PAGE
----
Bain, David Haward 1949–
Bain, David Haward 1949–
PERSONAL: Born February 23, 1949, in Camden, NJ; son of David (in business) and Rosemary (Haward) Bain; married Mary Smyth Duffy (a painter), June 6, 1981; children: one son, one daughter. Education: Boston University, B.S., 1971.
ADDRESSES: Home—Orwell, VT. Agent—c/o Author Mail, Viking Press, 375 Hudson St., New York, NY 10014.
CAREER: Alfred A. Knopf, Inc., New York, NY, editorial assistant, 1973–76; Stonehill Publishers, New York, NY, editor, 1976–77; Crown Publishers, New York, NY, editor, 1977–78; freelance writer, 1978–. Bread Loaf Writers' Conference at Middlebury College, Middlebury, VT, member of faculty, 1981–88, admissions board, 1987–; Middlebury College, Middlebury, VT, conductor of prose and poetry workshops, 1987–. Has also worked as a piano player in a café and as a professional musician in a blues band. Mount Independence Coalition, VT, member of board of directors.
MEMBER: Authors Guild, Authors League of America, PEN, National Writers Union, Society of American Historians (fellow).
AWARDS, HONORS: Rinehart Foundation grant, 1979, for Aftershocks; Bread Loaf Writers' Conference prose fellowship, 1980; Lebensburger Foundation grant, 1982; New York State Council for the Arts/PEN Center fellowship, 1983, and Robert F. Kennedy Memorial Book Award, both for Sitting in Darkness: Americans in the Philippines; Readers' Choice Award, 1997; George W. and Constance M. Hilton Book Award, Railway & Locomotive Historical Society, 2001, New England Historical Association book prize and National Railroad and Locomotic History Society book prize, all for Empire Express: Building the First Transcontinental Railroad; Wyndam Foundation grant.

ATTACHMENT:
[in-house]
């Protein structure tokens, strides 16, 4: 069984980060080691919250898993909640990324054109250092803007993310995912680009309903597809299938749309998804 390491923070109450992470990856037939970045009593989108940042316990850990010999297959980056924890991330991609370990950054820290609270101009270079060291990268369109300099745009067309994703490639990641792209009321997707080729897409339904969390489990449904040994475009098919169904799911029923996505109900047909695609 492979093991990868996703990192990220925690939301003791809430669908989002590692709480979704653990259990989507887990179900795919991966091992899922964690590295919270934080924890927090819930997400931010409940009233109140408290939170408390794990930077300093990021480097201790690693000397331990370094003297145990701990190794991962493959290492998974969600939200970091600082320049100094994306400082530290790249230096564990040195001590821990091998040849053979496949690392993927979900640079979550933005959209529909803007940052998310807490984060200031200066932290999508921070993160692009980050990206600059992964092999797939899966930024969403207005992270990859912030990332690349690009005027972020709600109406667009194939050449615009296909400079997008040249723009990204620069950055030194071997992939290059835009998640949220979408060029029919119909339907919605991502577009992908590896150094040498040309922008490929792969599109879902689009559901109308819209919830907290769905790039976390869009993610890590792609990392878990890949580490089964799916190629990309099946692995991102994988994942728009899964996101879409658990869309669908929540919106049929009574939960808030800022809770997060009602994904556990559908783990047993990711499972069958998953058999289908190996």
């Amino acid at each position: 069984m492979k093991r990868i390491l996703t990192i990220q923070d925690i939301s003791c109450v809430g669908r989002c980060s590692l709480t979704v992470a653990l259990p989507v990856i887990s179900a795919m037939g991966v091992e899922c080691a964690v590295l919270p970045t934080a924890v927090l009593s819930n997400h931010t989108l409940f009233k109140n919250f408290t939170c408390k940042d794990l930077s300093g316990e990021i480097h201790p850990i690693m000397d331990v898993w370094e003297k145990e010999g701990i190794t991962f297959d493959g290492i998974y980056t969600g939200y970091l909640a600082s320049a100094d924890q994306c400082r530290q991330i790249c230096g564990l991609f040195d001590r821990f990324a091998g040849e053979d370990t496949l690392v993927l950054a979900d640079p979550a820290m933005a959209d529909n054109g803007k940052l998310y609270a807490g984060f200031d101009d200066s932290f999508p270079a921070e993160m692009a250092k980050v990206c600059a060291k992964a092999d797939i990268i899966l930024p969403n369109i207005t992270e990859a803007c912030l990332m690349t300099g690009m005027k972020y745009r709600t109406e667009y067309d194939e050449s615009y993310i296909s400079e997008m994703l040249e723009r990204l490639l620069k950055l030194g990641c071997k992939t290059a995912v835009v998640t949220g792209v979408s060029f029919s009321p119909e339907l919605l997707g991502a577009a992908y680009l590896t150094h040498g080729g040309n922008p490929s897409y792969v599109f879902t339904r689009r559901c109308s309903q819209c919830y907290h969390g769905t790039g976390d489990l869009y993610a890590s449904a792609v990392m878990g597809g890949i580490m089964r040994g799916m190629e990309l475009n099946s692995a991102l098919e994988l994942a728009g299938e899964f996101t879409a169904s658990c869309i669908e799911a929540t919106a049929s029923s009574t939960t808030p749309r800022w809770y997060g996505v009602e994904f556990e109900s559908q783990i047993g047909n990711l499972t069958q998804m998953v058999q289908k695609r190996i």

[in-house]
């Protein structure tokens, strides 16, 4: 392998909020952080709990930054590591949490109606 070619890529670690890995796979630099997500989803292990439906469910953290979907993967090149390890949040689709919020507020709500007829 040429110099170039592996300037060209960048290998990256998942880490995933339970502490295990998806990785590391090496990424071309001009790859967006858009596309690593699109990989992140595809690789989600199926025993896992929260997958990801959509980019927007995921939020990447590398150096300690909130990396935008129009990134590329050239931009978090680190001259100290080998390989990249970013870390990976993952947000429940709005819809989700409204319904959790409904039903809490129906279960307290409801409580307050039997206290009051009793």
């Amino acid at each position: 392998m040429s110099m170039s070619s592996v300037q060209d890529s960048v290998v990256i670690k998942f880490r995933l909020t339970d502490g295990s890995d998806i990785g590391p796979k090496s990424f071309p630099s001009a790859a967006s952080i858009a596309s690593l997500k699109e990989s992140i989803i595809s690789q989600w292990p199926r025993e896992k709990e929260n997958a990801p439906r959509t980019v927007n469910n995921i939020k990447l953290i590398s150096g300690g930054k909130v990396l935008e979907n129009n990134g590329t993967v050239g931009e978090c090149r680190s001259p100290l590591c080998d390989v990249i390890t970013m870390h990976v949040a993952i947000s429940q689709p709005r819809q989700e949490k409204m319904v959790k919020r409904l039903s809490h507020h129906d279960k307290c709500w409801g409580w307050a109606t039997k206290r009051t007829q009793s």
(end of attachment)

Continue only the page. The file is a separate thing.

Aftershocks: A Tale of Two Victims, Methuen (New York, NY), 1980.
Sitting in Darkness: Americans in the Philippines, Houghton Mifflin (Boston, MA), 1984.
(And editor, with Mary Smyth Duffy) Whose Woods These Are: A History of the Bread Loaf Writers' Conference, preface by Marvin Bell, Ecco Press (Hopewell, NJ), 1993.
(Editor, with Sydney Landon Plum) At an Elevation: On the Poetry of Robert Pack, Middlebury College Press (Middlebury, VT), 1994.
Empire Express: Building the First Transcontinental Railroad, Viking (New York, NY), 1999.
The College on the Hill: A Browser's History for the Bicentennial, Middlebury College, 1800–2000, designed by Tina Christensen, Middlebury College Press (Middlebury, VT), 1999.
The Old Iron Road: An Epic of Rails, Roads, and the Urge to Go West, Viking (New York, NY), 2004.
Contributor to anthologies, including The Best of Prairie Schooner, edited by Hilda Raz and Kate Flaherty, 2000. Contributor to numerous periodicals, including the Baltimore Sun, Esquire, Los Angeles Times, Newsday, New York Times, Smithsonian, American Heritage, Prairie Schooner, Kenyon Review, Columbia Journalism Review, TV Guide, Glamour, Washington Post Book Review, and the Philadelphia Inquirer.
ADAPTATIONS: Empire Express: Building the First Transcontinental Railroad was adapted for a documentary coproduced and with commentary by Bain, and broadcast as part of the series The American Experience, Public Broadcasting Service, 2003.
WORK IN PROGRESS: Best Be Getting Home: Essays on Place, Writers, and Writing, a collection; a book on nineteenth-century naval exploring expeditions.